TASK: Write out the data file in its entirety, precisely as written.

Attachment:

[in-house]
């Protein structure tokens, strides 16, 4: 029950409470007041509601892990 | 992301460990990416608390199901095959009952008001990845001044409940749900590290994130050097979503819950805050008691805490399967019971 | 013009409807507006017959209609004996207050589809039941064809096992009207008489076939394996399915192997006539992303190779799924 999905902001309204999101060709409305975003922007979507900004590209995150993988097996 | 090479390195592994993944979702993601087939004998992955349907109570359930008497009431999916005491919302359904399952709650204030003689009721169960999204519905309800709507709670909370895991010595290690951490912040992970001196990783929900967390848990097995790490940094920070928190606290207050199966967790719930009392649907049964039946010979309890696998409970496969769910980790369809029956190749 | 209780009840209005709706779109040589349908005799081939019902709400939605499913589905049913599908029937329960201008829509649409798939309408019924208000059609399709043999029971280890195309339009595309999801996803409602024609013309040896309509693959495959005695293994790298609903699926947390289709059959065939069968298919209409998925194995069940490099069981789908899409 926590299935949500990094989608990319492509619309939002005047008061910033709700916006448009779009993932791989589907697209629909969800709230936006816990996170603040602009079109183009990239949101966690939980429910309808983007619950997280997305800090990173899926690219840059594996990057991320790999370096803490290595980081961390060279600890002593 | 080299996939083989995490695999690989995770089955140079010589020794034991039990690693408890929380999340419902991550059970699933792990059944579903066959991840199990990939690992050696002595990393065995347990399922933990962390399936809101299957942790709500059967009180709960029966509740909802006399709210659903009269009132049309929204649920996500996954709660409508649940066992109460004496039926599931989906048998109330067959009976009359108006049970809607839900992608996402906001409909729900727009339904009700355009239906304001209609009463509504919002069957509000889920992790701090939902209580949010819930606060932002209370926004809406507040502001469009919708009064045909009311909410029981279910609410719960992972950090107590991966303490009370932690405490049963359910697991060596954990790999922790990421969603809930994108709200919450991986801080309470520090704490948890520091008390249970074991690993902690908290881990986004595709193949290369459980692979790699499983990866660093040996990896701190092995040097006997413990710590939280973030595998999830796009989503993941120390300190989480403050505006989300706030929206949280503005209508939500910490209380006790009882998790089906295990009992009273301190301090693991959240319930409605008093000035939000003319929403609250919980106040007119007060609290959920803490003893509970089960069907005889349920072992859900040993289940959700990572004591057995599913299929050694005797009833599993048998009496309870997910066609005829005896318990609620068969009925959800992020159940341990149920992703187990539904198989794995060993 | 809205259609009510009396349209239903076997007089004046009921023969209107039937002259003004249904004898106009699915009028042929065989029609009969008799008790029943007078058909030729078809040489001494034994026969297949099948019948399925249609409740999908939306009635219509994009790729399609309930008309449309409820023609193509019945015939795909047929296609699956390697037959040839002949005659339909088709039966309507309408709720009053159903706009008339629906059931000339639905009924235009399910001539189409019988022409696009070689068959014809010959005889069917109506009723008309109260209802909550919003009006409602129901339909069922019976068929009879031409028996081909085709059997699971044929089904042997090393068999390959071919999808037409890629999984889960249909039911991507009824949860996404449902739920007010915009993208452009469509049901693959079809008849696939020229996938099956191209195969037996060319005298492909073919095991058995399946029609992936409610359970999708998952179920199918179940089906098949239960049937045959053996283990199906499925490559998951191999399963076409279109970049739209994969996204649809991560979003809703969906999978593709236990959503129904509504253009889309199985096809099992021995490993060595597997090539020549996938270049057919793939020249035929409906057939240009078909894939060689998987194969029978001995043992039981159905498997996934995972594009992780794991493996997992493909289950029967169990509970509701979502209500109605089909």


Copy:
[in-house]
């Protein structure tokens, strides 16, 4: 029950409470007041509601892990 | 992301460990990416608390199901095959009952008001990845001044409940749900590290994130050097979503819950805050008691805490399967019971 | 013009409807507006017959209609004996207050589809039941064809096992009207008489076939394996399915192997006539992303190779799924 999905902001309204999101060709409305975003922007979507900004590209995150993988097996 | 090479390195592994993944979702993601087939004998992955349907109570359930008497009431999916005491919302359904399952709650204030003689009721169960999204519905309800709507709670909370895991010595290690951490912040992970001196990783929900967390848990097995790490940094920070928190606290207050199966967790719930009392649907049964039946010979309890696998409970496969769910980790369809029956190749 | 209780009840209005709706779109040589349908005799081939019902709400939605499913589905049913599908029937329960201008829509649409798939309408019924208000059609399709043999029971280890195309339009595309999801996803409602024609013309040896309509693959495959005695293994790298609903699926947390289709059959065939069968298919209409998925194995069940490099069981789908899409 926590299935949500990094989608990319492509619309939002005047008061910033709700916006448009779009993932791989589907697209629909969800709230936006816990996170603040602009079109183009990239949101966690939980429910309808983007619950997280997305800090990173899926690219840059594996990057991320790999370096803490290595980081961390060279600890002593 | 080299996939083989995490695999690989995770089955140079010589020794034991039990690693408890929380999340419902991550059970699933792990059944579903066959991840199990990939690992050696002595990393065995347990399922933990962390399936809101299957942790709500059967009180709960029966509740909802006399709210659903009269009132049309929204649920996500996954709660409508649940066992109460004496039926599931989906048998109330067959009976009359108006049970809607839900992608996402906001409909729900727009339904009700355009239906304001209609009463509504919002069957509000889920992790701090939902209580949010819930606060932002209370926004809406507040502001469009919708009064045909009311909410029981279910609410719960992972950090107590991966303490009370932690405490049963359910697991060596954990790999922790990421969603809930994108709200919450991986801080309470520090704490948890520091008390249970074991690993902690908290881990986004595709193949290369459980692979790699499983990866660093040996990896701190092995040097006997413990710590939280973030595998999830796009989503993941120390300190989480403050505006989300706030929206949280503005209508939500910490209380006790009882998790089906295990009992009273301190301090693991959240319930409605008093000035939000003319929403609250919980106040007119007060609290959920803490003893509970089960069907005889349920072992859900040993289940959700990572004591057995599913299929050694005797009833599993048998009496309870997910066609005829005896318990609620068969009925959800992020159940341990149920992703187990539904198989794995060993 | 809205259609009510009396349209239903076997007089004046009921023969209107039937002259003004249904004898106009699915009028042929065989029609009969008799008790029943007078058909030729078809040489001494034994026969297949099948019948399925249609409740999908939306009635219509994009790729399609309930008309449309409820023609193509019945015939795909047929296609699956390697037959040839002949005659339909088709039966309507309408709720009053159903706009008339629906059931000339639905009924235009399910001539189409019988022409696009070689068959014809010959005889069917109506009723008309109260209802909550919003009006409602129901339909069922019976068929009879031409028996081909085709059997699971044929089904042997090393068999390959071919999808037409890629999984889960249909039911991507009824949860996404449902739920007010915009993208452009469509049901693959079809008849696939020229996938099956191209195969037996060319005298492909073919095991058995399946029609992936409610359970999708998952179920199918179940089906098949239960049937045959053996283990199906499925490559998951191999399963076409279109970049739209994969996204649809991560979003809703969906999978593709236990959503129904509504253009889309199985096809099992021995490993060595597997090539020549996938270049057919793939020249035929409906057939240009078909894939060689998987194969029978001995043992039981159905498997996934995972594009992780794991493996997992493909289950029967169990509970509701979502209500109605089909």